At issue was, and remains, the antithetical ways the largely Christian West and the largely Muslim East regard religious liberty. Whether the point of discussion was the supposed Western "misunderstandings" or "mistranslations" of those verses of the Quran that go on about dismembering a hapless infidel's limbs (or merely slicing off his fingertips), or a dispute over the specific rights granted under Islamic law, freedom of worship was most often the underlying theme.

On this subject, the exchange was revealing. Elaborating on comments made by his Christian co-panelists, David Aikman of the Ethics and Public Policy Center asked his Muslim counterparts to "speak out forcefully and resolutely for the whole principle of living with freedom of conscience -- not just here in the United States where it already obtains, but in the Muslim world itself." He went on to say, "Let us see this principle of separation of state power from religious practice experienced in all of the Muslim world," adding that if such a thing came to pass, "the great conflicts between civilizations would evaporate almost overnight."

Sounds pretty good, right? But not necessarily to these Muslim leaders. While acknowledging the religious liberty they enjoy in this country -- "we have much more freedom in the United States than in 95 percent of the Muslim world," said Ghannouchi -- they appeared to regard the introduction of such liberty into the Muslim world as an imposition of the West. "No authority on earth should interfere with the choice of the individual to follow their faith," began Imam Abazaakouk, wending his way to a thought-twisting "but" that went like this: "Neither you nor I have the right to tell any Muslim community, if they want to apply Islamic law on themselves, to say, 'No,'" he said.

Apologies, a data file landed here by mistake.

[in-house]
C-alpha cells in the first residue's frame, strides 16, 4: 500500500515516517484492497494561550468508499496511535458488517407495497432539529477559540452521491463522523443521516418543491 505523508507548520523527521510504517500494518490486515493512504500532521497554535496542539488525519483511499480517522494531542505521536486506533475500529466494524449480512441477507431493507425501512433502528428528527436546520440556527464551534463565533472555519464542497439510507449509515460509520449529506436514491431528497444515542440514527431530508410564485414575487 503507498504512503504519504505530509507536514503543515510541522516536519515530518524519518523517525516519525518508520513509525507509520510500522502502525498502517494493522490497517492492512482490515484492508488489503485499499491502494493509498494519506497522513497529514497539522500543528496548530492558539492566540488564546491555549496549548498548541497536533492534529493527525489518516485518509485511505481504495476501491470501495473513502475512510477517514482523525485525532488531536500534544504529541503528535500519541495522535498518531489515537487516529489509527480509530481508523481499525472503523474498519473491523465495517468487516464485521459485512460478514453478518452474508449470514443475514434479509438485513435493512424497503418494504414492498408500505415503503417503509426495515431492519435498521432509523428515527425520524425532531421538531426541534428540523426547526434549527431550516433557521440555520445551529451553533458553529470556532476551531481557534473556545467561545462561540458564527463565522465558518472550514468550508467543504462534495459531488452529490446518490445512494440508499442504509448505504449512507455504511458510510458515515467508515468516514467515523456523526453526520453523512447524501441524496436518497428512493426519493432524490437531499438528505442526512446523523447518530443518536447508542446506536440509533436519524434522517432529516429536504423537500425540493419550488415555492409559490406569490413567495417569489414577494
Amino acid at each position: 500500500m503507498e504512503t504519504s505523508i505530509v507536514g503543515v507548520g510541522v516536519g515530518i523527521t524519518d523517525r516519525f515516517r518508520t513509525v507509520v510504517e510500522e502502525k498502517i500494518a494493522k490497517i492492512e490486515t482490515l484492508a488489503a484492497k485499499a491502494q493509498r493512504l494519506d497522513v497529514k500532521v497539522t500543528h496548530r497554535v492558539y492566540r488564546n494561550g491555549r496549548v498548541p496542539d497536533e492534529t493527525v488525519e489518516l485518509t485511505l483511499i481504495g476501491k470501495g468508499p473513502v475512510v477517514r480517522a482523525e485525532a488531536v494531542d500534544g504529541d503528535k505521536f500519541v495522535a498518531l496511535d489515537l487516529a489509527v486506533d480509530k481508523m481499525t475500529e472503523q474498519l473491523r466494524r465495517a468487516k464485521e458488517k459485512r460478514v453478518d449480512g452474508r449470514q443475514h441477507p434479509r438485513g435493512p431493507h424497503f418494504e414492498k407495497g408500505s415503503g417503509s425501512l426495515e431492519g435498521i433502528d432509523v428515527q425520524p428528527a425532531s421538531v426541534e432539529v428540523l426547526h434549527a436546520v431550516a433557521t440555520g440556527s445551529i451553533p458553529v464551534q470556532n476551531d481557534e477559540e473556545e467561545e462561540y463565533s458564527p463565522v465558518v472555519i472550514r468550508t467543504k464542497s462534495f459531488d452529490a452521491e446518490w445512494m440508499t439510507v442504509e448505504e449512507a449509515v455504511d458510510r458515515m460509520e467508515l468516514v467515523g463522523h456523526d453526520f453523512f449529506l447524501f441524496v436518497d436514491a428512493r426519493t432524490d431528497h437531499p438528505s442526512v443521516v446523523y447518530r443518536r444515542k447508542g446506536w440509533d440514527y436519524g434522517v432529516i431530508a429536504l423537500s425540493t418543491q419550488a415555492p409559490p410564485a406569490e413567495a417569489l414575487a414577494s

"Because Islam is a way of life. And when it is a way of life, if we believe in democracy ... (and) if the majority decides to have the sharia ... that is their right. Not our right to tell them, 'No.' It is as if somebody from the outside world telling us we have no right to apply the Constitution here."

Is it? There's a novel thought: that the abolition of our liberty-protecting Constitution would equate with the abolition of Islam's liberty-repressing sharia. New questions arise: Does the freedom of the Western world, expansive as it is, also include the freedom to be oppressed? Conversely, is there a place for liberty under Islamic law? It may be that what we face is less a clash of civilizations than a fundamental disconnection.

JWR contributor Diana West is a columnist and editorial writer for the Washington Times. Comment by clicking here.


01/23/02: Anti-Indiscrimination
01/18/02: How much is enough?
01/15/02: Oh brothers, where art thou?
01/10/02: Air on the side of caution
01/04/02: Blacks seeing red at Harvard